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Published in Print: April 21, 1999, as News in Brief: A National Roundup

News in Brief: A National Roundup

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Ohio Districts Make Errors On Statewide Report Cards



Report cards designed to measure the quality of education in Ohio's public schools contained incorrect information about two Dayton-area districts, state officials said last week.

Data-entry mistakes made within the 4,200-student Franklin-Monroe and 700-student West Carrollton districts and submitted to the state resulted in significantly changed scores, said Lee Anne Rogers, a spokeswoman for the Ohio education department.

The Franklin-Monroe district inaccurately coded special education students, and as a result was shown as meeting only 16 of 18 state performance standards, Superintendent Dave Gray said. The district should have scored 18 out of 18.

In the West Carrollton district, officials neglected to include the results from a 9th grade proficiency test given last fall in the packets submitted to the state. Because of the error, the record mistakenly shows that the district met only three of the state's 18 standards.

--Julie Blair

Bible Club Denied Resources

A Bible club at a school in the Bethel, Wash., district is not entitled to the same benefits as nonreligious clubs, a federal judge has ruled.

Tausha Price, an 11th grader at Spanaway Lake High School, sued the district after administrators denied her permission, during the 1997-98 school year, to form a Bible club with "associated student body" status, which makes school clubs eligible for transportation services and other school resources.

The district said the club could meet in a classroom and post announcements on a school bulletin board and the closed-circuit television system, said John H. Binns Jr., a lawyer for the 15,250-student district.

Ms. Price argued that treating the club differently violated the First Amendment.

In dismissing the lawsuit, U.S. District Judge Franklin D. Burgess in Tacoma found that the First Amendment and the federal Equal Access Act barred the district from providing to a religious group advantages that would require significant expenditures of district resources.

Ms. Price is considering an appeal, according to her lawyer, David A. Cortman.

--Andrew Trotter

Drivers Claim Age, Sex Bias

Four bus drivers have filed a lawsuit against the Fayette County, Ky., schools alleging age and sex discrimination.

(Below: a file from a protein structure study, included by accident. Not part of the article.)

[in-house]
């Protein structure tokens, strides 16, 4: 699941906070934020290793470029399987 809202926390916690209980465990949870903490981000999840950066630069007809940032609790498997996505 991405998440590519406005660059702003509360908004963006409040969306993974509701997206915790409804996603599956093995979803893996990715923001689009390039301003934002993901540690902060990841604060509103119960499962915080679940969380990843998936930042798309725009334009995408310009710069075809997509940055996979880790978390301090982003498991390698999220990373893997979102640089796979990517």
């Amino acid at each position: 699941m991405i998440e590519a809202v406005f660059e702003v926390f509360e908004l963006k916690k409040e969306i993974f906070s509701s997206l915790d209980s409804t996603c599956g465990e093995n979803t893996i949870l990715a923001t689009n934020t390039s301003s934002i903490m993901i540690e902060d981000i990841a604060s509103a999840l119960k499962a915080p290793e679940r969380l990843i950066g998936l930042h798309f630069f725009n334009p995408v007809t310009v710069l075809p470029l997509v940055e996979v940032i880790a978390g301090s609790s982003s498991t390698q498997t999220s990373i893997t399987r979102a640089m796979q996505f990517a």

Bus drivers Phyllis Stafford, Rebecca Jones, Cindy Greer, and Brenda Rogers took their complaints of discrimination to the district's Equity Council last year. The council, a watchdog group that advises the school board, issued a report last June concluding that the environment in the transportation department made it difficult for female drivers to work.

Since the report came out, the drivers claim they have suffered from such retaliatory action as being passed over for promotions, according to the lawsuit filed April 2 in U.S. District Court in Lexington. They also claim that the transportation director had made derogatory comments about older workers. The plaintiffs are seeking an end to the alleged retaliation and a total of $100,000 in damages.

Officials of the 32,500-student district, which includes Lexington, would not comment on the case.

--Karen L. Abercrombie

Parents Sue Media Over Shooting

Parents of three West Paducah, Ky., students killed by a classmate have filed a lawsuit against more than 25 entertainment companies. The parents claim that computer games and violent movies provoked the 14-year-old freshman's attack.

Kentucky

Michael Carneal, who fatally shot three girls and wounded five others at Heath High School in December 1997, was sentenced to life in prison with no chance of parole for 25 years.

The suit filed April 13 in federal district court in Paducah claims that the teenager was incited to violence by watching such movies as "The Basketball Diaries," viewing pornographic sites on the Internet, and playing violent computer games. Time Warner Inc. and Nintendo of America are among the companies named in the suit.